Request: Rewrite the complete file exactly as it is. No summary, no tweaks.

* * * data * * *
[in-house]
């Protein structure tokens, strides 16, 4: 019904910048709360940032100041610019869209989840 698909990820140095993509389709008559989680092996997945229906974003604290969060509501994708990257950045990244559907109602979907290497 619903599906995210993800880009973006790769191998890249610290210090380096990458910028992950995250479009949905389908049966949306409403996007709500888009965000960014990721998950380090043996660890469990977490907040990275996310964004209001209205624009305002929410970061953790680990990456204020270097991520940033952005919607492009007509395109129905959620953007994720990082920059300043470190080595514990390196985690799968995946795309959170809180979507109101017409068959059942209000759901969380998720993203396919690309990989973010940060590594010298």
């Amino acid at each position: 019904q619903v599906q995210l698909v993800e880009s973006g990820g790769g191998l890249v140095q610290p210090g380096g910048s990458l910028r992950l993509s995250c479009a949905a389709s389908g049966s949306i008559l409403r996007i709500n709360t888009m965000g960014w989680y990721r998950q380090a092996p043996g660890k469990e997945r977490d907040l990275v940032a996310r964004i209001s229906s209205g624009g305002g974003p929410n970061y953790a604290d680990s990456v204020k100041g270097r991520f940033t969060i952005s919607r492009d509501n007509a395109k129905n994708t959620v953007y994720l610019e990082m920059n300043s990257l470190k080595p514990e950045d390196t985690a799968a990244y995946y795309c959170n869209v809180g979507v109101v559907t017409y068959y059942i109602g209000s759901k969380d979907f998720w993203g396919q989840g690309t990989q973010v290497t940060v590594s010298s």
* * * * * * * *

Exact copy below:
[in-house]
């Protein structure tokens, strides 16, 4: 019904910048709360940032100041610019869209989840 698909990820140095993509389709008559989680092996997945229906974003604290969060509501994708990257950045990244559907109602979907290497 619903599906995210993800880009973006790769191998890249610290210090380096990458910028992950995250479009949905389908049966949306409403996007709500888009965000960014990721998950380090043996660890469990977490907040990275996310964004209001209205624009305002929410970061953790680990990456204020270097991520940033952005919607492009007509395109129905959620953007994720990082920059300043470190080595514990390196985690799968995946795309959170809180979507109101017409068959059942209000759901969380998720993203396919690309990989973010940060590594010298």
């Amino acid at each position: 019904q619903v599906q995210l698909v993800e880009s973006g990820g790769g191998l890249v140095q610290p210090g380096g910048s990458l910028r992950l993509s995250c479009a949905a389709s389908g049966s949306i008559l409403r996007i709500n709360t888009m965000g960014w989680y990721r998950q380090a092996p043996g660890k469990e997945r977490d907040l990275v940032a996310r964004i209001s229906s209205g624009g305002g974003p929410n970061y953790a604290d680990s990456v204020k100041g270097r991520f940033t969060i952005s919607r492009d509501n007509a395109k129905n994708t959620v953007y994720l610019e990082m920059n300043s990257l470190k080595p514990e950045d390196t985690a799968a990244y995946y795309c959170n869209v809180g979507v109101v559907t017409y068959y059942i109602g209000s759901k969380d979907f998720w993203g396919q989840g690309t990989q973010v290497t940060v590594s010298s």